Archaeologists dig up Shakespeare's 'cesspit'
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Posted 06 April 2010 - 07:41 AM
Archaeologists believe they are on the cusp of shedding new light on the life of William Shakespeare – by digging up what may have been the playwright’s cesspit.
Experts have begun excavating the ruins of New Place, Shakespeare’s former home in Stratford-upon-Avon, which was demolished 250 years ago.
Although little remains of the property, the team, led by Birmingham Archaeology, believes it has identified a rubbish tip or cesspit used by the 16th century poet.
Fragments of pottery and broken clay pipe have already been retrieved from a muddy hole on the site, which they claim could yield some of the most significant discoveries about Shakespeare in decades.
The dig focuses on three areas of the property, which Shakespeare bought in 1597 when he returned to his home town from London having achieved fame – including the so-called knot garden at the rear of the building.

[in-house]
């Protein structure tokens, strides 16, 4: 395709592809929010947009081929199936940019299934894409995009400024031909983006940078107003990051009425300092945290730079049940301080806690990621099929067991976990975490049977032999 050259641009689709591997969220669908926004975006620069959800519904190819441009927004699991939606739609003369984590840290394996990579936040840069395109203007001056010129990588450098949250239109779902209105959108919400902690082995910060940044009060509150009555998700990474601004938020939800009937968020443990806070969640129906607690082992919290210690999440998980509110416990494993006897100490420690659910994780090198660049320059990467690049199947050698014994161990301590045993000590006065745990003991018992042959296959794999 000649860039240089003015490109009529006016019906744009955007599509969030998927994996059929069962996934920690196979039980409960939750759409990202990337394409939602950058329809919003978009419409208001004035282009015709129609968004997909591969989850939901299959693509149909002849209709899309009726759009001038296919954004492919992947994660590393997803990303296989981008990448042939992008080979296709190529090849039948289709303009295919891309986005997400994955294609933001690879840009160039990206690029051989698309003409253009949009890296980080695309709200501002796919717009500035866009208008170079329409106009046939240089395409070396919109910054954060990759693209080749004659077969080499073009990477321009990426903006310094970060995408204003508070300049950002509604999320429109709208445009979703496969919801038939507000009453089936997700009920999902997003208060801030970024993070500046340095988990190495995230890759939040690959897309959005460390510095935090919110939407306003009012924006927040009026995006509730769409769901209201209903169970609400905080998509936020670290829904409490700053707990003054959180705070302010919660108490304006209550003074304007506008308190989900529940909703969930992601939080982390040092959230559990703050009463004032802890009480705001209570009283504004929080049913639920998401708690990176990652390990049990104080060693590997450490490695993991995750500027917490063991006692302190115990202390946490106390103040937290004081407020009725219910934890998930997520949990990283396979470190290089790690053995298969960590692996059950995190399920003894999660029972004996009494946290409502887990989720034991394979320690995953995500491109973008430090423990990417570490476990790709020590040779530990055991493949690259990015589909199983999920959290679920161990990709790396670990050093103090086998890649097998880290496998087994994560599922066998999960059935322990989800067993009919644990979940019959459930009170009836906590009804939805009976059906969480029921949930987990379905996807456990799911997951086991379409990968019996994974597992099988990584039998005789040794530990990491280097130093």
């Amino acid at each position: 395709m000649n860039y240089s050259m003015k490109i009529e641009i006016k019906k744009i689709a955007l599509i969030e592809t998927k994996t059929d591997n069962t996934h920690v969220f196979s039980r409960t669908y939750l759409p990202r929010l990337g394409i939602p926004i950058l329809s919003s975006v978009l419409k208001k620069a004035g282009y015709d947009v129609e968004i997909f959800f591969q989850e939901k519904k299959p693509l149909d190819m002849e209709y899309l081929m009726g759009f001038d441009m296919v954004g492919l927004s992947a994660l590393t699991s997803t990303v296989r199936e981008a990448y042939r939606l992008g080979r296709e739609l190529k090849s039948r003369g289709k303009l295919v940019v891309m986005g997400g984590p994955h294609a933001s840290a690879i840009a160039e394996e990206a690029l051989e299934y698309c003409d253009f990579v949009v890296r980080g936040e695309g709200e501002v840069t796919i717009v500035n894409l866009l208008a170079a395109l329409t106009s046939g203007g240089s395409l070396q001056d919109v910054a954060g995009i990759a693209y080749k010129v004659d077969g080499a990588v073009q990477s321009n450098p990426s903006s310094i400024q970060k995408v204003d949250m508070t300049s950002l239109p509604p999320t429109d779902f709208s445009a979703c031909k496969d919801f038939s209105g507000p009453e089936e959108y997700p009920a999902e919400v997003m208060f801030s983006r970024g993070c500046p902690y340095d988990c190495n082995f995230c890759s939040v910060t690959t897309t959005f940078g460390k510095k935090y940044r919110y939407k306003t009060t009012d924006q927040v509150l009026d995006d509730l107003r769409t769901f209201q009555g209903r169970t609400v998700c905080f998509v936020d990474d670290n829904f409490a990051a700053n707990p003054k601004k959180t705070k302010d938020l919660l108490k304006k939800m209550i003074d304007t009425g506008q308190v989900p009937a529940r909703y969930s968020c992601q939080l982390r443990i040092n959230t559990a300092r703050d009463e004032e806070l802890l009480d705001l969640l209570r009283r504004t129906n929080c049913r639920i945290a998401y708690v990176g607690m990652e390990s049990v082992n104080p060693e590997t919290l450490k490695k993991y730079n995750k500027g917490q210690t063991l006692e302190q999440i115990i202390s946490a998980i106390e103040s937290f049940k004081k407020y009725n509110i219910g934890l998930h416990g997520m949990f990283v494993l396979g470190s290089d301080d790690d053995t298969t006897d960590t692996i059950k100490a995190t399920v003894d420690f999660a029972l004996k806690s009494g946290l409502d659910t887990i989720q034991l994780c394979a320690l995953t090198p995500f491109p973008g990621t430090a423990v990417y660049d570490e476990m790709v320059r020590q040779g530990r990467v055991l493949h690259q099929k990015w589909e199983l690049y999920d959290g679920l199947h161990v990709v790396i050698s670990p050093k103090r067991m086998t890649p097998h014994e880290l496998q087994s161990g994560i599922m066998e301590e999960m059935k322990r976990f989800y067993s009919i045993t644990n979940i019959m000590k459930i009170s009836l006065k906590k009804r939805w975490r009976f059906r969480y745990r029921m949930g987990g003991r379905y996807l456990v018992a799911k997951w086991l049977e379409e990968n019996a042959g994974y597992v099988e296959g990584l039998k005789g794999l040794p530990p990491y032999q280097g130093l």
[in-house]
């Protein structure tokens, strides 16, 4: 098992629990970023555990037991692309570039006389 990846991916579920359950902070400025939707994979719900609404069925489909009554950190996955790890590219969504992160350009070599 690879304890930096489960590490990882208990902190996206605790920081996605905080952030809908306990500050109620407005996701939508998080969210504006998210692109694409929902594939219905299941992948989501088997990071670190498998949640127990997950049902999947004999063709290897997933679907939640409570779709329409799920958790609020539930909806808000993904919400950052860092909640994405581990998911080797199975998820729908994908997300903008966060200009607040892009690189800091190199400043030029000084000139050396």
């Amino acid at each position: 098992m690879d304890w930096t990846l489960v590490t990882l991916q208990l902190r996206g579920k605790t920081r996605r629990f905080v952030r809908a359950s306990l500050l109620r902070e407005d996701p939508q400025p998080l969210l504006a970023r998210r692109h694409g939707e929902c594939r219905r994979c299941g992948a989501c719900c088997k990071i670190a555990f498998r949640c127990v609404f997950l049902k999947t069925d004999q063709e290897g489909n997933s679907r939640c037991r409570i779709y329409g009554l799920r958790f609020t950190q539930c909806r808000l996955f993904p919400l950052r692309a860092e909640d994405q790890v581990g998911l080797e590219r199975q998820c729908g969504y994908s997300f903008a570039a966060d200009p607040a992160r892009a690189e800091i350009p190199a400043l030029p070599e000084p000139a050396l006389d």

Dr Diana Owen, Director of the Shakespeare Birthplace Trust, which owns the site, said: “We do not know if the knot garden was an area used by Shakespeare – it may have been a yard simply used by his servants.
“But this could actually yield some fantastic results, especially if it was an area where rubbish was thrown or the cesspit was located.”
Kevin Colls, from Birmingham Archaeology, added: “Through documentary evidence we know Shakespeare lived at New Place but we have very little information regarding the layout of the house and gardens at this time.
“Through archaeological fieldwork, in particular the excavation of structural remains and the recovery of artefacts, we hope to fill in the blanks.
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